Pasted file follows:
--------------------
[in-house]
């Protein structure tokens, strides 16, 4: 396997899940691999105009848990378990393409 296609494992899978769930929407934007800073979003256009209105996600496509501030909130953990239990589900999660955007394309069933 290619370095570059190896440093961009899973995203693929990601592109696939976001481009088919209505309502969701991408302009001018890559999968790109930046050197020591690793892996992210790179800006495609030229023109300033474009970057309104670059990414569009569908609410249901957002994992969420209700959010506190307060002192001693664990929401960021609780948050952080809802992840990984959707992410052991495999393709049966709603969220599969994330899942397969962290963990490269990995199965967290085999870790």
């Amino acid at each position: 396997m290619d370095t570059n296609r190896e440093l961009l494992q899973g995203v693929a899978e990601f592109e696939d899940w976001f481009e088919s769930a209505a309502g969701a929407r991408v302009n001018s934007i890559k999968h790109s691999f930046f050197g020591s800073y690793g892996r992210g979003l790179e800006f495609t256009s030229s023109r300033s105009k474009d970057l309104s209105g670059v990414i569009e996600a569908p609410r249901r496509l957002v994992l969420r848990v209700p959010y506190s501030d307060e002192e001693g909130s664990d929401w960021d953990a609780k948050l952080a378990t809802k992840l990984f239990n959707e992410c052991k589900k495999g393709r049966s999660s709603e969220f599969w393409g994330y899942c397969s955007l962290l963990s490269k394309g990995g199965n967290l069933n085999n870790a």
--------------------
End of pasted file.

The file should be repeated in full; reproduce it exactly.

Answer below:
[in-house]
């Protein structure tokens, strides 16, 4: 396997899940691999105009848990378990393409 296609494992899978769930929407934007800073979003256009209105996600496509501030909130953990239990589900999660955007394309069933 290619370095570059190896440093961009899973995203693929990601592109696939976001481009088919209505309502969701991408302009001018890559999968790109930046050197020591690793892996992210790179800006495609030229023109300033474009970057309104670059990414569009569908609410249901957002994992969420209700959010506190307060002192001693664990929401960021609780948050952080809802992840990984959707992410052991495999393709049966709603969220599969994330899942397969962290963990490269990995199965967290085999870790």
């Amino acid at each position: 396997m290619d370095t570059n296609r190896e440093l961009l494992q899973g995203v693929a899978e990601f592109e696939d899940w976001f481009e088919s769930a209505a309502g969701a929407r991408v302009n001018s934007i890559k999968h790109s691999f930046f050197g020591s800073y690793g892996r992210g979003l790179e800006f495609t256009s030229s023109r300033s105009k474009d970057l309104s209105g670059v990414i569009e996600a569908p609410r249901r496509l957002v994992l969420r848990v209700p959010y506190s501030d307060e002192e001693g909130s664990d929401w960021d953990a609780k948050l952080a378990t809802k992840l990984f239990n959707e992410c052991k589900k495999g393709r049966s999660s709603e969220f599969w393409g994330y899942c397969s955007l962290l963990s490269k394309g990995g199965n967290l069933n085999n870790a």